Biographical Sketch of T. Shinjo
Reprinted from the April 2005 edition of the Mössbauer Spectroscopy Newsletter, published as part of Volume 28, Issue 4 of the Mössbauer Effect Reference and Data Journal

Teruya Shinjo was born August 18, 1938, in Kyoto, Japan, and grew up in Hyogo prefecture. In 1957, he entered Kyoto University and graduated in 1961. He then entered the graduate course in chemistry and was awarded a doctoral degree in 1966. In 1961, two groups of nuclear physicists initiated the Mössbauer effect experiment in Japan: Atsuko Ito and Kazuo Ono at the Institute for Solid State Physics (ISSP), University of Tokyo; and Naomoto Shikazono at the Japan Atomic Energy Research Institute (JAERI). The Kyoto group, consisting of Yoji Nakamura, Masayuki Shiga, and Teruya Shinjo, began their Mössbauer spectroscopic studies in 1962, using the facilities at JAERI.

The first object for Nakamura and Shiga was Invar alloys, and for Shinjo was ordered Fe-Si alloys. Prof. Shinjo’s first paper, a Mössbauer study on Fe3Si, was published in the Journal of the Physical Society of Japan in 1963.

Professor Toshio Takada was the leader of the inorganic chemistry group at the Institute for Chemical Research at Kyoto University, and his group had the skill to synthesize ultrafine particles with controlled particle sizes. Teruya Shinjo applied Mössbauer spectroscopy to investigate the magnetic properties of iron oxide particles and observed for the first time the superparamagnetic relaxation in Mössbauer spectra. Namely, in ultrafine particles of antiferromagnetic oxides (actually FeOOH and Fe2O3), the rate of superparamagnetic fluctuation can be faster than the nuclear Larmor frequency, and therefore the hyperfine splitting has collapsed. This result was the main focus of his doctoral thesis, entitled “Mössbauer studies on antiferromagnetic ultrafine particles.”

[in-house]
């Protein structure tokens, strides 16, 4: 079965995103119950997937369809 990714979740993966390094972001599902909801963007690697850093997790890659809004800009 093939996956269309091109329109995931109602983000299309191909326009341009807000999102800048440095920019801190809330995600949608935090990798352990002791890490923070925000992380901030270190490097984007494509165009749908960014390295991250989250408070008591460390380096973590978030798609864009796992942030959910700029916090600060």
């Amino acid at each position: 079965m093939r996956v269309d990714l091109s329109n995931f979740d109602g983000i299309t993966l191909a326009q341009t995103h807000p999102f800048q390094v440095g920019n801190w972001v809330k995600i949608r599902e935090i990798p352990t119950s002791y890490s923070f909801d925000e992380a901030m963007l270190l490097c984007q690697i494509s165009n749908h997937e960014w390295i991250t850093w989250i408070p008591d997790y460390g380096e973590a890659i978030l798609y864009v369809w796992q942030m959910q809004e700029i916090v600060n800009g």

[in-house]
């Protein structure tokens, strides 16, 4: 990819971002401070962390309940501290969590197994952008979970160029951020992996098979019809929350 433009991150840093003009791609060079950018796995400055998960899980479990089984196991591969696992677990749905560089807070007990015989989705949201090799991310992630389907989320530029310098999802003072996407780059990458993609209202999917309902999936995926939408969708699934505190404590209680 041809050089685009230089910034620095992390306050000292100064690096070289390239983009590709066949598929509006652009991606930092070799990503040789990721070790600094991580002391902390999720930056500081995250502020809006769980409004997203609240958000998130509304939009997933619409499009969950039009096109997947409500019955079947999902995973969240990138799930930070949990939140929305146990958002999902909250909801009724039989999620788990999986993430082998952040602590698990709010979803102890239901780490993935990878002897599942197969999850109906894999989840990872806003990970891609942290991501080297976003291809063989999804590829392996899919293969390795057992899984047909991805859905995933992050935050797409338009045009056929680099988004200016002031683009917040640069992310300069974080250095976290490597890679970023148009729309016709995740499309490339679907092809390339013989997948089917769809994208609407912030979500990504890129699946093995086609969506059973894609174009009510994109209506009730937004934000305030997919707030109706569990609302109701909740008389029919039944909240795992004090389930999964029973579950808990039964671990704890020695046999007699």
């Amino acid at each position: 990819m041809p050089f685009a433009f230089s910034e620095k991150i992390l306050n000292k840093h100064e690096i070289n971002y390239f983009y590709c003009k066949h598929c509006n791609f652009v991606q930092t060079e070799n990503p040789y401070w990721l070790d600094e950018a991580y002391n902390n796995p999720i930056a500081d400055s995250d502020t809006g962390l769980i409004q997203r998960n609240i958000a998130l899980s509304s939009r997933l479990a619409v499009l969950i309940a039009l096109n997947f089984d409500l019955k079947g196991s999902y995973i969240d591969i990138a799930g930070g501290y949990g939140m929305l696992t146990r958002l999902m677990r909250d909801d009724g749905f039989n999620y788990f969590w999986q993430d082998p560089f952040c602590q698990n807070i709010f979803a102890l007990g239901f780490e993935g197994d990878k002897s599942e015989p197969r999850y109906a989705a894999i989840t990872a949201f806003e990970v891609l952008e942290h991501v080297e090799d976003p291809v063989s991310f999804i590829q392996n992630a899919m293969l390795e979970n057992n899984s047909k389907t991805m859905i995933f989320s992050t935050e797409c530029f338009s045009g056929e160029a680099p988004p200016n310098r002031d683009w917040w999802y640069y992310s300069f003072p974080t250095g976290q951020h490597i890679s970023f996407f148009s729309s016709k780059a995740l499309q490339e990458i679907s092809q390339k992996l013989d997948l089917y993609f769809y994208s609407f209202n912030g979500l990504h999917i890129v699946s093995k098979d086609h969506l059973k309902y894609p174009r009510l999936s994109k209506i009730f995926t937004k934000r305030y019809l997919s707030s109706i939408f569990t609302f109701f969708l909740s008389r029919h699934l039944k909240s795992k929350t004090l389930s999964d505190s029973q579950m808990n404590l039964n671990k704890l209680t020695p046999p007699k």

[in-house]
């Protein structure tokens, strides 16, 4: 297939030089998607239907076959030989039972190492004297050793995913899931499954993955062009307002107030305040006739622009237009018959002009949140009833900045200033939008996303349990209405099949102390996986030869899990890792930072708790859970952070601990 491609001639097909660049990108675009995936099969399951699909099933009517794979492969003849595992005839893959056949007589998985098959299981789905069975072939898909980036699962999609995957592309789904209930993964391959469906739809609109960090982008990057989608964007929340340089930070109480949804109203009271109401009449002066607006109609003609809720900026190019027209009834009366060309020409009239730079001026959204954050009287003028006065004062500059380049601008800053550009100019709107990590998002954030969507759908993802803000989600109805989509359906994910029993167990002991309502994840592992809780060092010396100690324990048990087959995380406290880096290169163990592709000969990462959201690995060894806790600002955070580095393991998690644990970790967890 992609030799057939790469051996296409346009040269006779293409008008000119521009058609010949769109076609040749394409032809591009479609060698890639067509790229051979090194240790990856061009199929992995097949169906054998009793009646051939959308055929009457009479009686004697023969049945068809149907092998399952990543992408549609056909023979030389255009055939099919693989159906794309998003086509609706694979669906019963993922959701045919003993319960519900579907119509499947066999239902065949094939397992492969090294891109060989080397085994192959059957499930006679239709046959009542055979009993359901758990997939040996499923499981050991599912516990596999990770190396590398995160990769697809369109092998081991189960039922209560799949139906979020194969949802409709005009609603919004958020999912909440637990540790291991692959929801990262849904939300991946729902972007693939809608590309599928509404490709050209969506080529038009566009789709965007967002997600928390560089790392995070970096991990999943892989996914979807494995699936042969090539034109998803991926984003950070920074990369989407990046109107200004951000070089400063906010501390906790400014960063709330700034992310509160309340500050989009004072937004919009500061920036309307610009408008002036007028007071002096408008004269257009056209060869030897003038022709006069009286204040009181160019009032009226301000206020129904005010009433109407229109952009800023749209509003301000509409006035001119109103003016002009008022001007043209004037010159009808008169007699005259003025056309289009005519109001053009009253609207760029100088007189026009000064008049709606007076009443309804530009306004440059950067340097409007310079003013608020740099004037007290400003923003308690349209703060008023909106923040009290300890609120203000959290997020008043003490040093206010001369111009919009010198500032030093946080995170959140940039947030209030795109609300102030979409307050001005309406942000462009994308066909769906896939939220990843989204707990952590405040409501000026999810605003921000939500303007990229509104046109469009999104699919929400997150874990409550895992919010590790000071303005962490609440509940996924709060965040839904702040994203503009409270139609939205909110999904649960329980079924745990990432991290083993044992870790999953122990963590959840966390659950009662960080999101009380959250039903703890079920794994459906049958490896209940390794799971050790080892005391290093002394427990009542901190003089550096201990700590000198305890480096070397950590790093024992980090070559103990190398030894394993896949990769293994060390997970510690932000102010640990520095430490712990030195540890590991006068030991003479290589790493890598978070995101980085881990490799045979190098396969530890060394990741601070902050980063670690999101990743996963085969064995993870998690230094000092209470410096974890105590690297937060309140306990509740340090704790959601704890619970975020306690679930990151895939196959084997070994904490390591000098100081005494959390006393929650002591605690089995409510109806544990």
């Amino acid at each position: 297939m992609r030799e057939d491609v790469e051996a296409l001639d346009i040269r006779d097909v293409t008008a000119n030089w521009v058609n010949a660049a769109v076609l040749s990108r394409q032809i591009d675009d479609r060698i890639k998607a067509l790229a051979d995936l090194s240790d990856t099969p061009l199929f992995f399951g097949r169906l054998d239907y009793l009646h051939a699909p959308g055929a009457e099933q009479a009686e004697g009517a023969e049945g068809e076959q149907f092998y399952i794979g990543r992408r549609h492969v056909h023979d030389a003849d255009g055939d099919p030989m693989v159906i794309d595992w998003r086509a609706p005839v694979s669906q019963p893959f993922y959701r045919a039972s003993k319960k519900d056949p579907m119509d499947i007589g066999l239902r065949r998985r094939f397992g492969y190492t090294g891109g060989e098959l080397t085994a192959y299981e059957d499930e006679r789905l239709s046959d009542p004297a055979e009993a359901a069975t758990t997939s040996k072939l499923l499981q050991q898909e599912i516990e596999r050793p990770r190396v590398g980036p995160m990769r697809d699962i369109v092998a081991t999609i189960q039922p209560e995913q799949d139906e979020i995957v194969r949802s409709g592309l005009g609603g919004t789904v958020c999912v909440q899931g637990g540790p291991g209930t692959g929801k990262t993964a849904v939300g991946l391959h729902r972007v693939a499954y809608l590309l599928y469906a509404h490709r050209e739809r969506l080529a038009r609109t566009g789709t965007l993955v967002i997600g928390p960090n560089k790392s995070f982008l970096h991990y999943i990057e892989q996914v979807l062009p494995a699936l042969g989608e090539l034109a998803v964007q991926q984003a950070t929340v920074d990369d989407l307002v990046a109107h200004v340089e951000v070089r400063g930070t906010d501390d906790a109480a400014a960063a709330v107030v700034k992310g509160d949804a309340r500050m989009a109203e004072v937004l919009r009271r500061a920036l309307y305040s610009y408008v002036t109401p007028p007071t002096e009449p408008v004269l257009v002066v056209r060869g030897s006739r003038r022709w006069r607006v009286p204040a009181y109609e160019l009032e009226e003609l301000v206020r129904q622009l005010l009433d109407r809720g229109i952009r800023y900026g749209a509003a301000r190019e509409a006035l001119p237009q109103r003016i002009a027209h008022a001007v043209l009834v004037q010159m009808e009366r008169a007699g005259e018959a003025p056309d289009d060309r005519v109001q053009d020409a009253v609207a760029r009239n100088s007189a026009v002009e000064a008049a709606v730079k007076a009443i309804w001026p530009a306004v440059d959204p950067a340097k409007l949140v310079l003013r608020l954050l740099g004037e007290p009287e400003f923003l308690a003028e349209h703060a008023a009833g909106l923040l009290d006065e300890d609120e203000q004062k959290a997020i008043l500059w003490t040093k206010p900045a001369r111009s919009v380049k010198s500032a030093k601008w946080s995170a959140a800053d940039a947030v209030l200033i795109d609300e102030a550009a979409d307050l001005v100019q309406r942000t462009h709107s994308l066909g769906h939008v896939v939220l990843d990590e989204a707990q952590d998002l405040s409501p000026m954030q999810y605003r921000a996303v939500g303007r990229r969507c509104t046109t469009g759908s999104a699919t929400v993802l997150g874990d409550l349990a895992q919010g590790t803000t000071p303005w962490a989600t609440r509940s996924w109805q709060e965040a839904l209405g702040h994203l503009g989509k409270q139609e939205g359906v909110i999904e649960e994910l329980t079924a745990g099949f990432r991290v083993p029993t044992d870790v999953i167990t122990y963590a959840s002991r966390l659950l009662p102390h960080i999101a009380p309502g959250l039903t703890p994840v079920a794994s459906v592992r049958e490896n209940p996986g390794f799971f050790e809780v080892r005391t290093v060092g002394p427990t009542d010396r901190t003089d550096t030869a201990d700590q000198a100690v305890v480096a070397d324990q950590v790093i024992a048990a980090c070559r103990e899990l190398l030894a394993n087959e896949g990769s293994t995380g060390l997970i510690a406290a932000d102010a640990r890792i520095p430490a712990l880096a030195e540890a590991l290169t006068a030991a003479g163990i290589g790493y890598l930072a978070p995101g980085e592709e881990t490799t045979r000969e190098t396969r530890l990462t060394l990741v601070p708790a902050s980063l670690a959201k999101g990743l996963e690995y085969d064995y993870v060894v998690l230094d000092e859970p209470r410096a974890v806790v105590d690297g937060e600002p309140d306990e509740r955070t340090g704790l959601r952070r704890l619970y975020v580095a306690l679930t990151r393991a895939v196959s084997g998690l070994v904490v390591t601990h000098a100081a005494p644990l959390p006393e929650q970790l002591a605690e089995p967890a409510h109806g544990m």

After completing the doctoral course in 1966, he became a Research Associate with Prof. Takada’s group in the Institute for Chemical Research, Kyoto University. He was promoted to an Associate Professor in 1977 and to full Professor in 1984. There, he organized a group for Mössbauer spectroscopic studies and has been involved extensively in the research on magnetic materials. Magnetic characteristics of many iron compounds prepared by the Takada group were identified by Mössbauer measurements. In collaboration with Mikio Takano, the antiferromagnetic ordering in jarosite was confirmed for the first time. This mineral has attracted recent attention as a part of the evidence that water once existed on the surface of Mars.

Studies on iron oxides with exotic valences – Fe4+, Fe5+, and Fe6+ – were also carried out with Mikio Takano and Toshiro Ichida. It was unique to Prof. Shinjo’s group to use 57Fe or 57Co as a probe to investigate magnetic properties of materials originally including no Fe. Successful results, for example, included:

  • the behavior of precipitated Co particles embedded in a Cu or Au matrix was elucidated by using 57Co source doping, which was a collaboration with Saburo Nasu;
  • antiferromagnetic orderings in vanadium oxides were observed using 57Fe impurities, in cooperation with Koji Kosuge; and